Kokuyo Harinacs Staple-Free Stapler

A few years ago I was walking through the Victoria and Albert Museum and as I always do (being the shopaholic that I am), I like to visit their shop for for any curious and interesting objects, be it jewelry, prints, stationery, clothing, books or homewares. There is always an interesting selection of things each time I visit!

On this occasion I found the Eco Staple Free Stapler. Have you ever thought about the stapler being environmentally unfriendly? It hasn’t crossed my mind before. It’s always been there to help bind pieces of paper together using small metal bits. I’ve never thought about a staple-free option where you don’t need to buy any refills when you run out of staples. This was a fantastic idea.



So it has been around for yonks but whenever I mention it to people, they always give me a confused look with the same question “A stapler? Without staples?”

I’m surprised it is not more well known. It works by cutting a strip of paper and looping this through the hole it has made for the strip, to secure the paper together. Quite clever actually.


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There are obvious advantages such as never having to buy staple refills again and this also makes it beneficial for the environment.  The pages can be easily undone just by removing the loop of paper and flattening it out, rather than having to use a pair of scissors and poke your eye out, buy a staple remover, or worse still, break a nail.

For the paper shredder, You will never have to worry again about removing staples before putting anything into into it, unless you have one of those shredders that will shred through credit cards (perhaps I need one of these to cure my shopping addictions)!


And you can avoid your colleagues’ two-pronged attacks of wayward staples flying toward you! Shame… staple shootouts are lots of fun!

It is also child safe. No refills means the design does not need to allow for you to open the stapler up, preventing little fingers getting stapled. There is also no chance of swallowing staples.  No staples also means no injuries from accidentally stepping on a staple (this has happened too many times during my childhood – try not to visualise pulling a whole staple out from your foot!)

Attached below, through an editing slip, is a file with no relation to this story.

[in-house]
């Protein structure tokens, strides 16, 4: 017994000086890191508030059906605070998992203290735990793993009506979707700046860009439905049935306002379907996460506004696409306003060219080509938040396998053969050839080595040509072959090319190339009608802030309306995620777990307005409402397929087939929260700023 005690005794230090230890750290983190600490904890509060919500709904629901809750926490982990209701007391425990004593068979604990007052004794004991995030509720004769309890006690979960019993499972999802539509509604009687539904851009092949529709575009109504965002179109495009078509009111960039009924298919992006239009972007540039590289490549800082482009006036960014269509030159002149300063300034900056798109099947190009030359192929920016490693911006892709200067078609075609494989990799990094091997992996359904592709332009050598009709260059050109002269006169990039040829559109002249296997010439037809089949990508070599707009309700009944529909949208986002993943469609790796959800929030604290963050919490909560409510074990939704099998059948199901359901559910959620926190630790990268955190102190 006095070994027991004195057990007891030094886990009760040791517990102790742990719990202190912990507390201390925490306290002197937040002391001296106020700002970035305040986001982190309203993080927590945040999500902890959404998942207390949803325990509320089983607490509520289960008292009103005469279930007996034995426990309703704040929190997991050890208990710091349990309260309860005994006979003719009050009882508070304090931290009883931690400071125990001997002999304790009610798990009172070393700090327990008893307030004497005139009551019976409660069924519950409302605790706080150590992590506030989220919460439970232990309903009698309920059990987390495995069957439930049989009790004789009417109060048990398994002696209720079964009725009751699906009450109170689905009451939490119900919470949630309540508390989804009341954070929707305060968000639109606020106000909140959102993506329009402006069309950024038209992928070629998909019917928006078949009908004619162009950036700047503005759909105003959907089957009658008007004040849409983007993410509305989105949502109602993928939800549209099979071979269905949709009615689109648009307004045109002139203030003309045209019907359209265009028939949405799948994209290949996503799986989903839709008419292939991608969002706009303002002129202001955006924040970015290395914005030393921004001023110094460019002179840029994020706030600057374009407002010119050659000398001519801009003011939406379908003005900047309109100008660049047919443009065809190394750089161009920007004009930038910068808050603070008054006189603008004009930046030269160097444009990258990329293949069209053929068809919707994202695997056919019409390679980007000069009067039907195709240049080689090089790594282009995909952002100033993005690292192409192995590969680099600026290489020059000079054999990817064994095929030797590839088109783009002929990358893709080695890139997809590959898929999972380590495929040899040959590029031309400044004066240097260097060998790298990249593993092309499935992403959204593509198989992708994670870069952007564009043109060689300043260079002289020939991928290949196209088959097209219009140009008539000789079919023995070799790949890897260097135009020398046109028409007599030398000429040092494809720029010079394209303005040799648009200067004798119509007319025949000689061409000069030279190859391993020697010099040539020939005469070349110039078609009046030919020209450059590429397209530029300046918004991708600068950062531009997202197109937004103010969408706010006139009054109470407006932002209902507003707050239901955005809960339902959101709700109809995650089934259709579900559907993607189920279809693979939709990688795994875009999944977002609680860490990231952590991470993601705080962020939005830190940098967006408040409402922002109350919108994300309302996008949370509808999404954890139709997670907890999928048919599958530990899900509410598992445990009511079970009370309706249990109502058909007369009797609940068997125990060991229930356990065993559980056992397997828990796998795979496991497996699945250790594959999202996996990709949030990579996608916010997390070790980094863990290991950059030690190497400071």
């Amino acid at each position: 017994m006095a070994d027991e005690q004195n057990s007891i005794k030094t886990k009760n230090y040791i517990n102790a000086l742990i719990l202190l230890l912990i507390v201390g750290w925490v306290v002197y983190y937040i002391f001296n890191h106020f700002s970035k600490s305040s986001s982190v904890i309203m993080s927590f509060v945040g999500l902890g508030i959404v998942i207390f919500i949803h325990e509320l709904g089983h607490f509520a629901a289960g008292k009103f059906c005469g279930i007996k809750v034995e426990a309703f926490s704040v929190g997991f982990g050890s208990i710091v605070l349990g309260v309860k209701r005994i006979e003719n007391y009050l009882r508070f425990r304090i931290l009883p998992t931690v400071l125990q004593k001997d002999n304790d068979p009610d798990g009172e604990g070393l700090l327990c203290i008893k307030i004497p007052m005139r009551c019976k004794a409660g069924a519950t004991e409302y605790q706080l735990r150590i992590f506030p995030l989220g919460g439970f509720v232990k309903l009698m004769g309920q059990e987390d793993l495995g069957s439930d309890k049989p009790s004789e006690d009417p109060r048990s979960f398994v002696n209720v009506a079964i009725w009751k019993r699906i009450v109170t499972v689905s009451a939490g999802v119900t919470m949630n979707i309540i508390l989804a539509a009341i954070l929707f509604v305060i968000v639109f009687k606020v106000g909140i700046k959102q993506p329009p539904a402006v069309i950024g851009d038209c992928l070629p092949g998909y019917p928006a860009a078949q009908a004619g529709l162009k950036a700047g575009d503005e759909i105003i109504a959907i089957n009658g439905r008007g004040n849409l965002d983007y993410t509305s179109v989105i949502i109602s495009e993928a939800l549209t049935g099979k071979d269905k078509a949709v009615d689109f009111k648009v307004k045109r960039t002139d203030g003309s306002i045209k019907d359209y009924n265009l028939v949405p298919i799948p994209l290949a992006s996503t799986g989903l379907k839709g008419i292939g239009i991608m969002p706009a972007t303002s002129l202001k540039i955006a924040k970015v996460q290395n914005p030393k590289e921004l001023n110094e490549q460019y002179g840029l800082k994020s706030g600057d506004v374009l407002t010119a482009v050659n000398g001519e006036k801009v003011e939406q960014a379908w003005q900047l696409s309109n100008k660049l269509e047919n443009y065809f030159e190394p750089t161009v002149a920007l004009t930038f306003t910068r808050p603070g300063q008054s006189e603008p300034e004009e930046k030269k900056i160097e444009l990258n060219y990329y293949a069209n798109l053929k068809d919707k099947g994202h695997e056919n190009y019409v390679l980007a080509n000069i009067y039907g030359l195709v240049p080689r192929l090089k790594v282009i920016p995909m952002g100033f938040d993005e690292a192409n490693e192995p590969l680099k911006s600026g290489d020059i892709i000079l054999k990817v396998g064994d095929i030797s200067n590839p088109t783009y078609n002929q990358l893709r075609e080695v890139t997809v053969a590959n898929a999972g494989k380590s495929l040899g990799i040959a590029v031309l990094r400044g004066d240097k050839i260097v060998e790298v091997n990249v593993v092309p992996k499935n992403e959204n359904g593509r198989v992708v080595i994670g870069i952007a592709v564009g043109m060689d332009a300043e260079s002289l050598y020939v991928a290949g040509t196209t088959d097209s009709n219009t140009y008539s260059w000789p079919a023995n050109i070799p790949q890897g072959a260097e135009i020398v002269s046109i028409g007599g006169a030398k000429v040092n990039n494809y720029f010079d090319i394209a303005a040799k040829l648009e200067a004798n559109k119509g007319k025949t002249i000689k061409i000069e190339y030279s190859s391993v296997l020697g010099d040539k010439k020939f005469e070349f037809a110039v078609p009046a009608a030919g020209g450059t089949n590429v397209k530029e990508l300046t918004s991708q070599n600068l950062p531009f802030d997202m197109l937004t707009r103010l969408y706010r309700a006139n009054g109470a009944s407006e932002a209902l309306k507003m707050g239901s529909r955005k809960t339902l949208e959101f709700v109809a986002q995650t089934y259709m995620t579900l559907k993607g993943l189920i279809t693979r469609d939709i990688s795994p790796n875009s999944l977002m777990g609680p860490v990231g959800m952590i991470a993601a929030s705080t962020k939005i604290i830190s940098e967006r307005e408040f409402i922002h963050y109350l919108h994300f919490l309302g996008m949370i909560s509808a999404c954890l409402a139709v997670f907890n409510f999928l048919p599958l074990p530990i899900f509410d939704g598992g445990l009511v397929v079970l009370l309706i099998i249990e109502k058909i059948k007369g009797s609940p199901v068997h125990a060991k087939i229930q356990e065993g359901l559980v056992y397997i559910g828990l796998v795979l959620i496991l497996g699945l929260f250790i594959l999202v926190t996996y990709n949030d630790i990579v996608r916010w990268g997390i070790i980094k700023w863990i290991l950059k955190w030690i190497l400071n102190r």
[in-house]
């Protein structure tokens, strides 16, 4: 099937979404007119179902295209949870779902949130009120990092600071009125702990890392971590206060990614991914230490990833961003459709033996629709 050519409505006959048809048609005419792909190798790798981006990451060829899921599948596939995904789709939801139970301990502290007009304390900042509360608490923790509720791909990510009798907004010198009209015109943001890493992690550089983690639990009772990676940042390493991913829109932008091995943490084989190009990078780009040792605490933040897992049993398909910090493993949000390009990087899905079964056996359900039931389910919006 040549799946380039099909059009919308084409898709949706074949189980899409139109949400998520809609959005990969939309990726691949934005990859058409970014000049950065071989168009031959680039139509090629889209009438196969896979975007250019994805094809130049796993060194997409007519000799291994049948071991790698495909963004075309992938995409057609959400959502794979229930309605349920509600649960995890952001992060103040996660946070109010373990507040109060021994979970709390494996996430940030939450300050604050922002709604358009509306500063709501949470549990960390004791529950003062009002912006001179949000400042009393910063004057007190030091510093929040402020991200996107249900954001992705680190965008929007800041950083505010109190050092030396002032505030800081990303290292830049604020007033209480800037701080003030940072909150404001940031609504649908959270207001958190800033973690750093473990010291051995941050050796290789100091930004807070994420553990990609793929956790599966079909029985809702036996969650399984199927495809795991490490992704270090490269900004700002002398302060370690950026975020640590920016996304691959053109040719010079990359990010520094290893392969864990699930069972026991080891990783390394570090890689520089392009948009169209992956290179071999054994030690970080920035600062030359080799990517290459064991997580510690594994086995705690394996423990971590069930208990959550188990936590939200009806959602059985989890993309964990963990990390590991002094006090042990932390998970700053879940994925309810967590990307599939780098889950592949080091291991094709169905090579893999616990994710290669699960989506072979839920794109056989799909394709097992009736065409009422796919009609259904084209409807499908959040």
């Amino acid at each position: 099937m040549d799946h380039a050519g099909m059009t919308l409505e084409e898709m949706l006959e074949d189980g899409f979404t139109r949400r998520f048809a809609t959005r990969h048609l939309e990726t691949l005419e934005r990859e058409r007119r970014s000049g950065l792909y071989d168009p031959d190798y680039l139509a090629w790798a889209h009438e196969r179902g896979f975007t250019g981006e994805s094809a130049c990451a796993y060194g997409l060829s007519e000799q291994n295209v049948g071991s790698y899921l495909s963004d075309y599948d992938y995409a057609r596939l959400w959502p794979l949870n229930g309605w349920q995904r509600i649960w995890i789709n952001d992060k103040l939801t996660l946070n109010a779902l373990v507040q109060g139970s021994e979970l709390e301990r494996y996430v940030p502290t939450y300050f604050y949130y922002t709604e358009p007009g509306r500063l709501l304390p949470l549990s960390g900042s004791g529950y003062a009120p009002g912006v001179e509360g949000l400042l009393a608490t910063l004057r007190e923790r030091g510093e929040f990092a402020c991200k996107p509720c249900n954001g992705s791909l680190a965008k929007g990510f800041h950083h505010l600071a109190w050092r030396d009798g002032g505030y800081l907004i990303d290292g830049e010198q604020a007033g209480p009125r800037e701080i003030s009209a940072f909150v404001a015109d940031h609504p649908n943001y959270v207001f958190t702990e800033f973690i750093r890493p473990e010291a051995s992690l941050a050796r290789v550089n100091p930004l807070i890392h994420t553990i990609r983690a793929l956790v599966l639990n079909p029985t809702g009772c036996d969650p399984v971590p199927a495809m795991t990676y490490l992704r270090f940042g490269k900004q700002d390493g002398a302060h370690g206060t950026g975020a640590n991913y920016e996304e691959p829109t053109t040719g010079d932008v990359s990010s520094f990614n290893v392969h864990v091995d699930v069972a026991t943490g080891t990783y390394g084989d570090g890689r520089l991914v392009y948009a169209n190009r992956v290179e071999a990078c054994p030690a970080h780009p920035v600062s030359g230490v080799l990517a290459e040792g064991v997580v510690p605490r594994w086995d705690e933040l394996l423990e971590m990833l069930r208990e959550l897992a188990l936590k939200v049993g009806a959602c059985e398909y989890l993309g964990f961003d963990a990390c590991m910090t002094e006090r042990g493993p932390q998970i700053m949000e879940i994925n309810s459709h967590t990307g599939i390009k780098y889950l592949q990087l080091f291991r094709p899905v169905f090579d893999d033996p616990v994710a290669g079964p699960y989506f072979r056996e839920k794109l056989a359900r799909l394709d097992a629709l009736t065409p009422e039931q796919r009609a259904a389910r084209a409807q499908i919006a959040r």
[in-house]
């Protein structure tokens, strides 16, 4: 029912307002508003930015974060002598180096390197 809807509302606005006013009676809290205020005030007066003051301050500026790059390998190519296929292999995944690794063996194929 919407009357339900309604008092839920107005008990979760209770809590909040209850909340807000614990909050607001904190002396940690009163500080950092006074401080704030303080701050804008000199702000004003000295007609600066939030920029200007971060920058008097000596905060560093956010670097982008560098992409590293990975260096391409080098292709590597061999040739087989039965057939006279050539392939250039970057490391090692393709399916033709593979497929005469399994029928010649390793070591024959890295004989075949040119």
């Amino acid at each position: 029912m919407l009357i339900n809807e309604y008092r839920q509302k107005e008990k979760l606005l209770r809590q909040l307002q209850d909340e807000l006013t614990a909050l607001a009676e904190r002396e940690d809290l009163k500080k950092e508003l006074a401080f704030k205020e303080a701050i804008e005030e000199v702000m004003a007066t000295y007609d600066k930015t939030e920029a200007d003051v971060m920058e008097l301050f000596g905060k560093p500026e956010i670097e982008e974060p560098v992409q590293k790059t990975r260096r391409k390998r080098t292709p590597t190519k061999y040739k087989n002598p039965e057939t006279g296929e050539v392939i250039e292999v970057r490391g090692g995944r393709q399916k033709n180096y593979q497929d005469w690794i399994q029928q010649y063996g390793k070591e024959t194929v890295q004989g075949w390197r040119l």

There are also some obvious disadvantages.

The strength of the conventional stapler relies mainly on the metal staple which is much stronger than relying on the strength of the strip of folded paper to hold other pages together. And although it is able to easily secure up to 4 pages together (as it suggests) – and to be fair most of the stapling that I do only involves about 4 to 5 pages – anything between 4 and 15 pages is where the conventional stapler comes into its own. 15 pages or more and staples are no longer a good option anyway. So although I think for most occasions of paper bondage it would suffice, you may still need to keep your old stapler around for those rare occasions.

The shape of this Eco stapler is somewhat bulky. It is round and looks nothing like a stapler. It would not fit well in pencil cases. The feeling of holding it in your hand is comfortable but it feels light in your hand which can make it seem flimsy. You also have to “staple” pieces of paper on a table or other surface as it’s a bit uncomfortable to hold in your hand while stapling due to the “open” design underneath.

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If you have stapled something by mistake, and you need to undo the stapling, that’s quite easy to do but it will leave a strip of paper hanging out whereas the metal staple will only leave two little puncture holes (but you might also need to buy a stapler remover if you don’t have any nails or if you don’t want a broken nail).

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Also if you need to staple it back up again, you will possibly need to choose a different spot to avoid creating a tear unless you can staple it in exactly the same position as before, which would be very tricky.